Something that has marked out this global crisis as compared with the 1930's Great Depression is that we have learned the importance of government policy stimulus being applied early, forcefully and consistently. While still too early to be definitive, economists generally see government stimulatory policies as having been quite successful in stemming the recession. Of course long-term outcomes cannot be judged until we see how successful countries are at exiting their stimulus without long-term costs.

New Zealand like Australia has been fortunate in several respects: the crisis did not hit deep, the financial sector stayed broadly sound, and recovery is being helped by strong commodity markets. That has meant we did not have to stimulate the New Zealand economy by anything like the levels in Europe and the US. Nevertheless we have just been through the biggest co-ordinated stimulatory programme involving monetary policy, fiscal policy, liquidity assistance and government guarantees since World War II. These look to have been relatively effective in their timing and design, and are not expected to have left big public costs behind.

The graph of GDP shows that the New Zealand economy went in to recession in Q1 2008, although this was initially triggered by an unusually-severe drought, rather than the Global Financial Crisis. The figure also summarises the main stimulus measures that were put in place, together with another important market insulator, the exchange rate reaction during the crisis. It shows that many of the measures were implemented fairly quickly. The economy contracted 3.4 percent over the period, reaching a trough around March 2009, and back to fragile growth later in the year. By the time we received the last quarter 2009 GDP data we were in a position to say that recovery was firming and we would need to exit much of the stimulus. Most but not all of the special liquidity measures have now been terminated, leaving conventional monetary policy to guide the stages of recovery.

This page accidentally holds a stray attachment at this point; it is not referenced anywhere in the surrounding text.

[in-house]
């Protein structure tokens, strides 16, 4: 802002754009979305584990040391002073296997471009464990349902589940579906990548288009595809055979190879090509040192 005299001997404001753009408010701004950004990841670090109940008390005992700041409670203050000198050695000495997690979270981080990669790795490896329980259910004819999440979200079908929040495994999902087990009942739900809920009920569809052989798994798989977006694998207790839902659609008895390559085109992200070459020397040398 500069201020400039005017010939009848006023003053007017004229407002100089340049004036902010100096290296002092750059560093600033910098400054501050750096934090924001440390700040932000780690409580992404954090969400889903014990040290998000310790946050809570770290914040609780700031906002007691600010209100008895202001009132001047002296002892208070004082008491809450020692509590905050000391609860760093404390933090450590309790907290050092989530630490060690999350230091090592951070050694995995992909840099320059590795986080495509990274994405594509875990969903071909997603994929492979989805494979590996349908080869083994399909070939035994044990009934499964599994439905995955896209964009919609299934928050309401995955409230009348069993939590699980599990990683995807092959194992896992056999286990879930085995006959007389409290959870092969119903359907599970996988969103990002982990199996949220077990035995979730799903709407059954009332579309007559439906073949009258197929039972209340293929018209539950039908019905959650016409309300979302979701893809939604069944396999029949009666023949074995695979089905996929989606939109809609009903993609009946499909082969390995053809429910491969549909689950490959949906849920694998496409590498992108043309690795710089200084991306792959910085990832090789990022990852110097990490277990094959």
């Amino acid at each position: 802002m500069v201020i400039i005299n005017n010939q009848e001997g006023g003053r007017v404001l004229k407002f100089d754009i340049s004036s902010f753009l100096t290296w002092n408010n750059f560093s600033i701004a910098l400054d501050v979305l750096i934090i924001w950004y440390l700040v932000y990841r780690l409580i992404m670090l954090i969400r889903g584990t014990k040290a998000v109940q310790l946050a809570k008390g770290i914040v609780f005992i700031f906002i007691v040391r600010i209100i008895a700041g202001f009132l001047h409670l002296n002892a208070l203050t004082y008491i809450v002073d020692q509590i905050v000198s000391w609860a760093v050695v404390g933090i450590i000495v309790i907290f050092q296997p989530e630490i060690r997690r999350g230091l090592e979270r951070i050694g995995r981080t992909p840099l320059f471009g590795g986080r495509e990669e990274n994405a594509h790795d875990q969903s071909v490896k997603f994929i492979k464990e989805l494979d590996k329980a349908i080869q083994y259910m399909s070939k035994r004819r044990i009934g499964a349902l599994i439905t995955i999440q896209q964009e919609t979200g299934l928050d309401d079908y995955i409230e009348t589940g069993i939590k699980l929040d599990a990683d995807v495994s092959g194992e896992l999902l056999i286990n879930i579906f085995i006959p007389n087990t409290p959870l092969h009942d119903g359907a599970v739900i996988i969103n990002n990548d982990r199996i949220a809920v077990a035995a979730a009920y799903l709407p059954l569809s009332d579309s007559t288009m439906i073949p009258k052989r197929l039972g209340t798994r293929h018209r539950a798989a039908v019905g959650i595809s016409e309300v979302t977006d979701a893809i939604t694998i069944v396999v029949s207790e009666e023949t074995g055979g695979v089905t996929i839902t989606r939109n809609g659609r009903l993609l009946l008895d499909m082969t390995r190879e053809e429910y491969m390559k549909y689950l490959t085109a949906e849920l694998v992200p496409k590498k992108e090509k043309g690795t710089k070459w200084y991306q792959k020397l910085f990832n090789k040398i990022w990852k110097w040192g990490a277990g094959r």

• Fiscal policy stimulus defined as significant increase in fiscal impulse measured, New Zealand Treasury in Half-Year Economic and Fiscal Update, December 2009.
  • Exchange rate depreciation is the major fall in the New Zealand TWI from March 2008 to March 2009.
  • Very stimulative monetary policy refers to the major reduction in OCR from 8.25 percent to 2.5 percent followed by a conditional undertaking to hold the rate low.
  • Retail deposit guarantee refers to the original scheme, terminating in December 2011. The extended scheme is likely to have much less impact.
  • Wholesale funding guarantee has now expired.
  • Term auction facility relates largely to the acceptance of residential-mortgage-backed securities.